to permeate all of life with the compassion of God.
For most of us, mission as service probably seems easier than mission as evangelism. Although it requires great commitment and generosity, it doesn’t require us to accept the kind of vulnerability that comes with trying to put our faith into words and to share it with another person.
We may worry about whether people may judge us, reject us, or be offended by what we might say. We may wonder about what will happen to our relationships with our co-workers, neighbours, or family members if we take the risk of telling them about our faith or inviting them to church.
In a way, it may have been easier for Philip to share his faith with the Ethiopian on the road. Chances were that he would never see that guy again, so perhaps it didn’t seem so risky. But if our lives have truly been transformed by our coming to know God through Jesus the Christ, then don’t we want our friends and neighbours to share in our joy?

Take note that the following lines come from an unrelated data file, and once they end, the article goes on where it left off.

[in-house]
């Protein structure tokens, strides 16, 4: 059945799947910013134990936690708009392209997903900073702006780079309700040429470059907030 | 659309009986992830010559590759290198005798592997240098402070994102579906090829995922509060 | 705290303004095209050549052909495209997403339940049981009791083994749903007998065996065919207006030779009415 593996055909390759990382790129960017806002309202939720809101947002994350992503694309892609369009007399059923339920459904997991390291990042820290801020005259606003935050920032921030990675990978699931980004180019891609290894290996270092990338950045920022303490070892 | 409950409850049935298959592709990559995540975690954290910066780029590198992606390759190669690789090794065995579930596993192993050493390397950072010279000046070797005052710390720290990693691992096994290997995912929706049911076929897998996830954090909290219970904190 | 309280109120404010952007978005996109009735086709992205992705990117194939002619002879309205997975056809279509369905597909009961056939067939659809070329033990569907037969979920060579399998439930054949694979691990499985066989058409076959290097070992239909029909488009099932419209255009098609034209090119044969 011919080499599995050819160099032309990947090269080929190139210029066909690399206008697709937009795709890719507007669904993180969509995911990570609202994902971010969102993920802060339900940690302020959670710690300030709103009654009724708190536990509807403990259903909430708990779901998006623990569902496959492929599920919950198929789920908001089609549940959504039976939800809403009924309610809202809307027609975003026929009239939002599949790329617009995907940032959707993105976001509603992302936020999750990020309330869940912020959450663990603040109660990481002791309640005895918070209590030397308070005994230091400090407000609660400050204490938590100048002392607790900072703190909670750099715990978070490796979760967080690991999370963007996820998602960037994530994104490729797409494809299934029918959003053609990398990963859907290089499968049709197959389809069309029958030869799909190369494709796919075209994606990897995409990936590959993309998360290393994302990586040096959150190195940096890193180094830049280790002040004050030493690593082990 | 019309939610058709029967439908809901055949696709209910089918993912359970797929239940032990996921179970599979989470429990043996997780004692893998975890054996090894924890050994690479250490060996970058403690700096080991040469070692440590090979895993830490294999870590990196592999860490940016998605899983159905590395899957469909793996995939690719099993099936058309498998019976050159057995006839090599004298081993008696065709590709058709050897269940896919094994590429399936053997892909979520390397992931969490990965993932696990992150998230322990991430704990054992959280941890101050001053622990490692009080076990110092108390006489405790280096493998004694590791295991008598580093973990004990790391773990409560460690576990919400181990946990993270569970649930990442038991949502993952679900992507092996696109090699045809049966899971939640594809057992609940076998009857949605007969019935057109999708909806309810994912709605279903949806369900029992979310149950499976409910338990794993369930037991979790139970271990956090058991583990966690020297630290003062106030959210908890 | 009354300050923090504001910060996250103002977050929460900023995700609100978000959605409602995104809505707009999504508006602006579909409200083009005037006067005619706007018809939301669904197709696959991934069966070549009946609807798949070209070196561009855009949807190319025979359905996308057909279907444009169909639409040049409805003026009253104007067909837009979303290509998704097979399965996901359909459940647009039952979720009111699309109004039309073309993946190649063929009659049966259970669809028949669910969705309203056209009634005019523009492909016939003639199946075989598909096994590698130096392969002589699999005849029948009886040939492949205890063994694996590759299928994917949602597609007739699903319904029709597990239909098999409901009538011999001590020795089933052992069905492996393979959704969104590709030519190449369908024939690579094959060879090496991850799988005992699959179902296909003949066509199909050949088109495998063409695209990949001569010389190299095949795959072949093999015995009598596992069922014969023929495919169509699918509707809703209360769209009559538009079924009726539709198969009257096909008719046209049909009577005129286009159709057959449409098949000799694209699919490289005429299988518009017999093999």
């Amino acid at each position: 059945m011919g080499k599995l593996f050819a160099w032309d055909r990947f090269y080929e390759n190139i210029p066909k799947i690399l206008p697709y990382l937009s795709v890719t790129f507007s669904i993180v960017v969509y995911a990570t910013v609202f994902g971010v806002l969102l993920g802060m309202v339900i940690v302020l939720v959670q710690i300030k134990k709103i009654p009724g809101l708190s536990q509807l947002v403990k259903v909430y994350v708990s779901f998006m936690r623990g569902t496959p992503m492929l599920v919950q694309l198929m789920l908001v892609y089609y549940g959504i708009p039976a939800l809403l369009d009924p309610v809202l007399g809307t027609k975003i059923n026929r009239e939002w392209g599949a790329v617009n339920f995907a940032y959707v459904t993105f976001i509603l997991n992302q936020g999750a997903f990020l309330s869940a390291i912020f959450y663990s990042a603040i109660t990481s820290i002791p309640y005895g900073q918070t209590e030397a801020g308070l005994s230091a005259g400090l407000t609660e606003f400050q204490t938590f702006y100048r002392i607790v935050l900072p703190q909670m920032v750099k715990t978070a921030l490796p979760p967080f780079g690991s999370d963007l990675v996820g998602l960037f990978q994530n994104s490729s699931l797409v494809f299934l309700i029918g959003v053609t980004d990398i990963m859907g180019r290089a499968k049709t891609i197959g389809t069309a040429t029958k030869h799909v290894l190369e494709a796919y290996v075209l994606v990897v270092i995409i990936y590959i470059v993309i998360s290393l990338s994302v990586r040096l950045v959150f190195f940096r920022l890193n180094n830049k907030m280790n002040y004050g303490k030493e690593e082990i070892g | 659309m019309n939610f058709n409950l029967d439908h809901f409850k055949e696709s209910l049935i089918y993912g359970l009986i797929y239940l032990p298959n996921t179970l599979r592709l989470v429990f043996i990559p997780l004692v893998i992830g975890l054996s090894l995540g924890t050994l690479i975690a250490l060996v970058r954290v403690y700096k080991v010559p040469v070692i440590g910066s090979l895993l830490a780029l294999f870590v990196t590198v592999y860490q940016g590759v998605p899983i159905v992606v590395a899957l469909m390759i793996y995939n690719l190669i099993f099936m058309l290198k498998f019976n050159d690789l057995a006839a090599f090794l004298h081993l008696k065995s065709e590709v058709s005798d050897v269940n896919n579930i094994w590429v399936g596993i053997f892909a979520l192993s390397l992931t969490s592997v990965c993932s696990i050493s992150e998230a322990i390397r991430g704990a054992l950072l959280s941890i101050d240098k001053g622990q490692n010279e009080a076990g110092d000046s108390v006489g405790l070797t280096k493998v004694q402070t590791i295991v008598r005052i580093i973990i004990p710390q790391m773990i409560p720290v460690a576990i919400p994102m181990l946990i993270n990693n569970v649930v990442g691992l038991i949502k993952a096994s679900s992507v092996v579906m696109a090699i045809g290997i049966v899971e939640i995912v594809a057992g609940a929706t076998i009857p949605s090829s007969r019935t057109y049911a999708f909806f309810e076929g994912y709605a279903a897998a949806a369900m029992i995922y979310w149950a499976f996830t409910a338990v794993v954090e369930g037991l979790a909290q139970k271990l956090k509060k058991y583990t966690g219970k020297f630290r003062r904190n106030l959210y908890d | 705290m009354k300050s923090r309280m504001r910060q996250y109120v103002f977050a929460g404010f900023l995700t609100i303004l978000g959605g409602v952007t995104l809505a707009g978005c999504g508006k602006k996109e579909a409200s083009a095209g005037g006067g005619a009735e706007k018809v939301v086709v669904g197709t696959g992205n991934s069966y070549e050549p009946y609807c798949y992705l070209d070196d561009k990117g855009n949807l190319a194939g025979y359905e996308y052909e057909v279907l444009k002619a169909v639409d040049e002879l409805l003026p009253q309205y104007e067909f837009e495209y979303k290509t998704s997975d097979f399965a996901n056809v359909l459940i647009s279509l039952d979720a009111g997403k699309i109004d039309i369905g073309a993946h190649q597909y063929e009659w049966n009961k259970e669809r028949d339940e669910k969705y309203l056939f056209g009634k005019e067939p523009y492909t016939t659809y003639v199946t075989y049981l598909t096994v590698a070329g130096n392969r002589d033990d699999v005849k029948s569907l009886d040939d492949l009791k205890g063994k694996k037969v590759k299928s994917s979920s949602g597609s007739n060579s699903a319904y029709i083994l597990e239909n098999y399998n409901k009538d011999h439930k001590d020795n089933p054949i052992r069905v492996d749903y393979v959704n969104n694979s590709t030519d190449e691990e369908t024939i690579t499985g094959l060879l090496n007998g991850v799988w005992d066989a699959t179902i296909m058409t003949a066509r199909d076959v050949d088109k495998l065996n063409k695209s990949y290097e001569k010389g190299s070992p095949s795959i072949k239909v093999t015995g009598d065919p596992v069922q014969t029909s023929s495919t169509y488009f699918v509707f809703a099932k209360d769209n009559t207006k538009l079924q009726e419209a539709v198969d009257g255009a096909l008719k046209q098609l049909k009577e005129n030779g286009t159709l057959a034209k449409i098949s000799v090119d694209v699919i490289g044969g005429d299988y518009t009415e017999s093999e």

And if we have received the gift of the Holy Spirit poured into our hearts, we must be assured that evangelism won’t just be a really hard thing that we must do alone, but we will be led, and guided, and helped along by the Spirit of God just as Philip was as he approached the Ethiopian’s chariot.
“Living Faith” encourages us to approach evangelism in a spirit of humble faith sharing:
9.2 Our Mission and Other Faiths
9.2.1 Some whom we encounter belong to other religions
and already have a faith.
Their lives often give evidence of devotion
and reverence for life.
We recognize that truth and goodness in them
are the work of God’s Spirit, the author of all truth.
We should not address others in a spirit of arrogance
implying that we are better than they.
But rather, in the spirit of humility,
as beggars telling others where food is to be found,
we point to life in Christ.
9.2.2 We witness to God in Christ
as the Way, the Truth, the Life,
and invite others to accept from him
the forgiveness of God.
We are compelled to share this good news.